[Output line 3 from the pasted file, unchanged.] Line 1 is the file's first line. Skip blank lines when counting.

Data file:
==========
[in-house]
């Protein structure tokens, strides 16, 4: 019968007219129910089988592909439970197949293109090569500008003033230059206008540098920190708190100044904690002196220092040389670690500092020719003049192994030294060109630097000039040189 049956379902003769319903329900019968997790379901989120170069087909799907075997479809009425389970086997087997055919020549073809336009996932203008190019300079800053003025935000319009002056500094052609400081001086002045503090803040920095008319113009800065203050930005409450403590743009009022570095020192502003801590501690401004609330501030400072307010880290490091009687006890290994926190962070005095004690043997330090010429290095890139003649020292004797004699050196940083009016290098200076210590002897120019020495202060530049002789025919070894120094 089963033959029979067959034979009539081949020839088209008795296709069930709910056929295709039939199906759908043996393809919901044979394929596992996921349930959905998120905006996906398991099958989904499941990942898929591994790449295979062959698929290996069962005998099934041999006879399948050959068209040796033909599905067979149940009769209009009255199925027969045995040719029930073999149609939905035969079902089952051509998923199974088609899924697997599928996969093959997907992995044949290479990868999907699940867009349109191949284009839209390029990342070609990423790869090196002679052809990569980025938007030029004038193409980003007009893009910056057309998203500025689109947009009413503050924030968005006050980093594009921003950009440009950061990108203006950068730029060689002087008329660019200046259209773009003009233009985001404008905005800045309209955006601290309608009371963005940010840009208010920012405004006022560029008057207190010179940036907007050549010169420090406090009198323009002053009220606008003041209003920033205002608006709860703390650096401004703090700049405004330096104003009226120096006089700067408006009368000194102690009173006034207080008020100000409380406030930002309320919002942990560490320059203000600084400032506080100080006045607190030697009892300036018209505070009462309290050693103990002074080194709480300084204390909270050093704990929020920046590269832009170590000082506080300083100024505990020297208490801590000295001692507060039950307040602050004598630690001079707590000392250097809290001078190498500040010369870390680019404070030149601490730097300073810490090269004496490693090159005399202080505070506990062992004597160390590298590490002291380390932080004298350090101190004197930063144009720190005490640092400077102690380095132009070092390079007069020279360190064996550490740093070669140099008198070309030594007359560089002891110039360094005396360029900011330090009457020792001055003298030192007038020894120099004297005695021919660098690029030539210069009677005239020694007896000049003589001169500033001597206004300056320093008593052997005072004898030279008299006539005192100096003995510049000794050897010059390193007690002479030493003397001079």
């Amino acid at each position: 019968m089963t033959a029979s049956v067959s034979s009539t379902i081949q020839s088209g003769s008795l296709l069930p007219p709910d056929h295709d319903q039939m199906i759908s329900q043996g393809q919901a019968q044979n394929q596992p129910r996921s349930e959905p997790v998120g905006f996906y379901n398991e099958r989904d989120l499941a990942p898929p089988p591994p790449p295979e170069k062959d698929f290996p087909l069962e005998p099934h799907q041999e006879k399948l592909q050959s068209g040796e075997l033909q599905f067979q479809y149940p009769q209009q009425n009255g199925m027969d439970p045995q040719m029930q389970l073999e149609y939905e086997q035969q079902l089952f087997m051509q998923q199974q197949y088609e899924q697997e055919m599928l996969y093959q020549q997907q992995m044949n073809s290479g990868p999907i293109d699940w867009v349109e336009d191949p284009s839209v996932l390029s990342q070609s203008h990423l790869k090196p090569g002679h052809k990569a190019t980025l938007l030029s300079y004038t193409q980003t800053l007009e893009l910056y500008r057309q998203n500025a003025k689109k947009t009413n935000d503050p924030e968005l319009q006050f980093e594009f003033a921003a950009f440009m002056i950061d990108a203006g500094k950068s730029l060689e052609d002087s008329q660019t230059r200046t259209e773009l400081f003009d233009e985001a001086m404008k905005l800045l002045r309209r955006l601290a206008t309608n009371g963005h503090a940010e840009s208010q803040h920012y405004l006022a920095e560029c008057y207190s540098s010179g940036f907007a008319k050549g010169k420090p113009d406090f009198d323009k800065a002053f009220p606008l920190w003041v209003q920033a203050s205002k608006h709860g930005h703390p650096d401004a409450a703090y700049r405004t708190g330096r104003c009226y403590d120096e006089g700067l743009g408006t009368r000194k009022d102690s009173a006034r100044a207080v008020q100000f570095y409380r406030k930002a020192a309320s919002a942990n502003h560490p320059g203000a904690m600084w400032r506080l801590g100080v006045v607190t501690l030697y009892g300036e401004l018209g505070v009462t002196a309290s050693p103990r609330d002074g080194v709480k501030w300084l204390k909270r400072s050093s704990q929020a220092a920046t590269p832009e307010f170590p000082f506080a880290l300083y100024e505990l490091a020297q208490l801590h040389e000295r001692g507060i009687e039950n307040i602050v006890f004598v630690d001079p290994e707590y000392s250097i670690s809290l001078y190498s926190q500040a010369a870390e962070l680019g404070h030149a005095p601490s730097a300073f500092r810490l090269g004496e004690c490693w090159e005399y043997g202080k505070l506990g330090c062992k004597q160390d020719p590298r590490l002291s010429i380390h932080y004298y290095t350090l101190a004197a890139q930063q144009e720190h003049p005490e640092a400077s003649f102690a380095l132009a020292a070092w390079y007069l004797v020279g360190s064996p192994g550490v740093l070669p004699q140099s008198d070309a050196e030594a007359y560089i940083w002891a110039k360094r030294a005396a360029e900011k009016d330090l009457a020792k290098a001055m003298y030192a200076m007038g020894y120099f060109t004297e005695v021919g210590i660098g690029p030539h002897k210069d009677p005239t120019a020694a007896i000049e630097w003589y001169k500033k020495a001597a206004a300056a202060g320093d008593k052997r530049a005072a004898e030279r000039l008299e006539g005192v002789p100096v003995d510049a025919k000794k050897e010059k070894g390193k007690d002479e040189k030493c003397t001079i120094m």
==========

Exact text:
């Amino acid at each position: 019968m089963t033959a029979s049956v067959s034979s009539t379902i081949q020839s088209g003769s008795l296709l069930p007219p709910d056929h295709d319903q039939m199906i759908s329900q043996g393809q919901a019968q044979n394929q596992p129910r996921s349930e959905p997790v998120g905006f996906y379901n398991e099958r989904d989120l499941a990942p898929p089988p591994p790449p295979e170069k062959d698929f290996p087909l069962e005998p099934h799907q041999e006879k399948l592909q050959s068209g040796e075997l033909q599905f067979q479809y149940p009769q209009q009425n009255g199925m027969d439970p045995q040719m029930q389970l073999e149609y939905e086997q035969q079902l089952f087997m051509q998923q199974q197949y088609e899924q697997e055919m599928l996969y093959q020549q997907q992995m044949n073809s290479g990868p999907i293109d699940w867009v349109e336009d191949p284009s839209v996932l390029s990342q070609s203008h990423l790869k090196p090569g002679h052809k990569a190019t980025l938007l030029s300079y004038t193409q980003t800053l007009e893009l910056y500008r057309q998203n500025a003025k689109k947009t009413n935000d503050p924030e968005l319009q006050f980093e594009f003033a921003a950009f440009m002056i950061d990108a203006g500094k950068s730029l060689e052609d002087s008329q660019t230059r200046t259209e773009l400081f003009d233009e985001a001086m404008k905005l800045l002045r309209r955006l601290a206008t309608n009371g963005h503090a940010e840009s208010q803040h920012y405004l006022a920095e560029c008057y207190s540098s010179g940036f907007a008319k050549g010169k420090p113009d406090f009198d323009k800065a002053f009220p606008l920190w003041v209003q920033a203050s205002k608006h709860g930005h703390p650096d401004a409450a703090y700049r405004t708190g330096r104003c009226y403590d120096e006089g700067l743009g408006t009368r000194k009022d102690s009173a006034r100044a207080v008020q100000f570095y409380r406030k930002a020192a309320s919002a942990n502003h560490p320059g203000a904690m600084w400032r506080l801590g100080v006045v607190t501690l030697y009892g300036e401004l018209g505070v009462t002196a309290s050693p103990r609330d002074g080194v709480k501030w300084l204390k909270r400072s050093s704990q929020a220092a920046t590269p832009e307010f170590p000082f506080a880290l300083y100024e505990l490091a020297q208490l801590h040389e000295r001692g507060i009687e039950n307040i602050v006890f004598v630690d001079p290994e707590y000392s250097i670690s809290l001078y190498s926190q500040a010369a870390e962070l680019g404070h030149a005095p601490s730097a300073f500092r810490l090269g004496e004690c490693w090159e005399y043997g202080k505070l506990g330090c062992k004597q160390d020719p590298r590490l002291s010429i380390h932080y004298y290095t350090l101190a004197a890139q930063q144009e720190h003049p005490e640092a400077s003649f102690a380095l132009a020292a070092w390079y007069l004797v020279g360190s064996p192994g550490v740093l070669p004699q140099s008198d070309a050196e030594a007359y560089i940083w002891a110039k360094r030294a005396a360029e900011k009016d330090l009457a020792k290098a001055m003298y030192a200076m007038g020894y120099f060109t004297e005695v021919g210590i660098g690029p030539h002897k210069d009677p005239t120019a020694a007896i000049e630097w003589y001169k500033k020495a001597a206004a300056a202060g320093d008593k052997r530049a005072a004898e030279r000039l008299e006539g005192v002789p100096v003995d510049a025919k000794k050897e010059k070894g390193k007690d002479e040189k030493c003397t001079i120094m």